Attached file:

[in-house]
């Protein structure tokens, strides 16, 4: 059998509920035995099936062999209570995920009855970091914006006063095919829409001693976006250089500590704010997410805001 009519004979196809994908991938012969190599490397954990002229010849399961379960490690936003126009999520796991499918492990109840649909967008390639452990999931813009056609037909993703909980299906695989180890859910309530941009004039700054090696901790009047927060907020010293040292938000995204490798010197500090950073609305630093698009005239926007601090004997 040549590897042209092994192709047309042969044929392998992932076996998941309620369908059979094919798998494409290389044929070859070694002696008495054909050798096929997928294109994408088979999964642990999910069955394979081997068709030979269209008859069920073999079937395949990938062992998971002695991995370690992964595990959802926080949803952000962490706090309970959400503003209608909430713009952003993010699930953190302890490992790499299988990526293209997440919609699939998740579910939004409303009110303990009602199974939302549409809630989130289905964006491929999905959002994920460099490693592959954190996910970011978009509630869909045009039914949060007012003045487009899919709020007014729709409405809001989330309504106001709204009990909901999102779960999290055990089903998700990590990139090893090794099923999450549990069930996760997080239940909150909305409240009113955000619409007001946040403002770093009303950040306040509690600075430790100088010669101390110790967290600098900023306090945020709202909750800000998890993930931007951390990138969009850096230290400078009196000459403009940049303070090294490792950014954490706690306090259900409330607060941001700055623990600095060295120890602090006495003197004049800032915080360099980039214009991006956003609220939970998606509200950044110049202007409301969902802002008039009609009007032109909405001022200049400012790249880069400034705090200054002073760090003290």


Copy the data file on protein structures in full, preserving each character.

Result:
[in-house]
């Protein structure tokens, strides 16, 4: 059998509920035995099936062999209570995920009855970091914006006063095919829409001693976006250089500590704010997410805001 009519004979196809994908991938012969190599490397954990002229010849399961379960490690936003126009999520796991499918492990109840649909967008390639452990999931813009056609037909993703909980299906695989180890859910309530941009004039700054090696901790009047927060907020010293040292938000995204490798010197500090950073609305630093698009005239926007601090004997 040549590897042209092994192709047309042969044929392998992932076996998941309620369908059979094919798998494409290389044929070859070694002696008495054909050798096929997928294109994408088979999964642990999910069955394979081997068709030979269209008859069920073999079937395949990938062992998971002695991995370690992964595990959802926080949803952000962490706090309970959400503003209608909430713009952003993010699930953190302890490992790499299988990526293209997440919609699939998740579910939004409303009110303990009602199974939302549409809630989130289905964006491929999905959002994920460099490693592959954190996910970011978009509630869909045009039914949060007012003045487009899919709020007014729709409405809001989330309504106001709204009990909901999102779960999290055990089903998700990590990139090893090794099923999450549990069930996760997080239940909150909305409240009113955000619409007001946040403002770093009303950040306040509690600075430790100088010669101390110790967290600098900023306090945020709202909750800000998890993930931007951390990138969009850096230290400078009196000459403009940049303070090294490792950014954490706690306090259900409330607060941001700055623990600095060295120890602090006495003197004049800032915080360099980039214009991006956003609220939970998606509200950044110049202007409301969902802002008039009609009007032109909405001022200049400012790249880069400034705090200054002073760090003290």